Random comments:
    Raising children. Would I have done things differently? Probably, but as a parent, one does what one can where one is with what one has at the time. Yes, I do wish I had truly empowered my children. I think the choices one makes in both finding a mate and then in raising the offspring of that mating are dictated more by hormones and habit than thought. Even when you think about things, what one does in situ is often not what one thought one would do. And God gives the responsibility of raising children to people not yet fully formed. Of course, if being fully formed were a prerequisite for raising children, Adam and Eve would have been the end of the line. At 52 I still don’t feel fully formed or even qualified to raise children. But I suppose that is as it is meant to be. Baha’u’ullah talks about an ever advancing cilivization, but not about the pace.

    Next: Africa, poverty, injustice and your role in the world. As you can see, I am given to pronouncements. Not to worry, I don’t actually expect people to take them seriously. If you can get a kernel from it, good. If it is all chaff, well, let it fall to the threshing room floor. You can write, well and movingly. You have a cause (probably several). How can you use your talent and skill to their best advantage? Don’t dismiss the power of the written word. Think of the impact a book like Cry The Beloved Country had on the world’s attitude to aparitied. Yes, I believe that you can make a difference and stay true to who you are. I tend to be a bit fierce (and a bad speller, too) and one of the things I find most delightful about your writing is your ability to expose the humor of situations in the world.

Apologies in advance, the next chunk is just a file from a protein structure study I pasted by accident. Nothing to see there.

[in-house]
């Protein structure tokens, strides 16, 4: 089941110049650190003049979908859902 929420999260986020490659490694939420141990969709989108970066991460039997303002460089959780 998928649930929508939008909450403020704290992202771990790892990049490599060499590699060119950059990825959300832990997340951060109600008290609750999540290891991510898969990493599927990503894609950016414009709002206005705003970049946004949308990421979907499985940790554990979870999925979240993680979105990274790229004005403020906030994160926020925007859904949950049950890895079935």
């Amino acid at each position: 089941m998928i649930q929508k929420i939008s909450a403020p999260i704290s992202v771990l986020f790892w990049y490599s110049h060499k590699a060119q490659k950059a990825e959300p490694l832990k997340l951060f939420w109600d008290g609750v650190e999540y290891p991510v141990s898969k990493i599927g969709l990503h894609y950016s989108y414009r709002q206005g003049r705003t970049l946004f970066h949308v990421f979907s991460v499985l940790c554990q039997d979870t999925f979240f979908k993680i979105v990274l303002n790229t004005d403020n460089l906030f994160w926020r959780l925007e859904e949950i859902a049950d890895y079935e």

Poisonwood Bible: This is the second time you have mentioned it. I have read several other Barbara Kingsolvers. Now I will read this one.

    The M&M; video: I am so glad that you are as taken with it as I. I found it to be so delightful. I showed it to friends who gave me the ‘she’s being the proud mother’ look. I was beginning to believe them. You have restored my faith in my assessment. Thank you for seeing that beauty and sharing it with me.

    I love your story of Matthew and the oragami camera. It reminds me of Mendon and the butterfly. He was out jogging one day in Gambia and as he was running he caught a butterfly in his hand. When a Gambian (no one he knew) came walking in the other direction, he released the butterfly into the man’s face. He said that the man’s face lit with the most delighted smile. He said that smile made the whole trip to Gambia worthwhile.

    Keep writing and I will keep reading.
    Madame Maman

  2. Working in a day care center I think about raising children an awful lot! I will also be a teacher within a year and that has some pretty great impacts too. My current philosophy is this…a) the most important thing is that children learn to communicate in healthy and productive manner ( their thoughts, questions, emotions, desires) and b) that children are encouraged to follow their quriosoities and questions..essentially to discover.